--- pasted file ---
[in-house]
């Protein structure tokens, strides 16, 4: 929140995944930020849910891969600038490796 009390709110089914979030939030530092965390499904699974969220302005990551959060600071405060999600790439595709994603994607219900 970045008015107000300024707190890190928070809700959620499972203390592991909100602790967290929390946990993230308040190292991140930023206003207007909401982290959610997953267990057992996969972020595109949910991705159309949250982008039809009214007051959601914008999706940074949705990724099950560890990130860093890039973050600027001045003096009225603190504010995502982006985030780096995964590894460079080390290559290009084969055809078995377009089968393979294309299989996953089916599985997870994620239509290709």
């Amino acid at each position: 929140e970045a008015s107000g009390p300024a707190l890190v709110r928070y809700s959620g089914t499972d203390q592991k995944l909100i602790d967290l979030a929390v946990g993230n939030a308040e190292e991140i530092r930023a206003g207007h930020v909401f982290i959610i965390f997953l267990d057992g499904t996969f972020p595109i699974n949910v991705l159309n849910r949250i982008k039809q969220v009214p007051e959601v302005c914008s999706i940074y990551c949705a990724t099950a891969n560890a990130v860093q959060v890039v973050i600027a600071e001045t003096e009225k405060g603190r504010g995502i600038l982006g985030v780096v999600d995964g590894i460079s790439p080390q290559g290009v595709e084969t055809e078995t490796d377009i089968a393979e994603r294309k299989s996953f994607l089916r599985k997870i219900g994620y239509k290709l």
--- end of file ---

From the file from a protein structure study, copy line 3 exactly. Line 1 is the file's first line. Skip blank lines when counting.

């Amino acid at each position: 929140e970045a008015s107000g009390p300024a707190l890190v709110r928070y809700s959620g089914t499972d203390q592991k995944l909100i602790d967290l979030a929390v946990g993230n939030a308040e190292e991140i530092r930023a206003g207007h930020v909401f982290i959610i965390f997953l267990d057992g499904t996969f972020p595109i699974n949910v991705l159309n849910r949250i982008k039809q969220v009214p007051e959601v302005c914008s999706i940074y990551c949705a990724t099950a891969n560890a990130v860093q959060v890039v973050i600027a600071e001045t003096e009225k405060g603190r504010g995502i600038l982006g985030v780096v999600d995964g590894i460079s790439p080390q290559g290009v595709e084969t055809e078995t490796d377009i089968a393979e994603r294309k299989s996953f994607l089916r599985k997870i219900g994620y239509k290709l």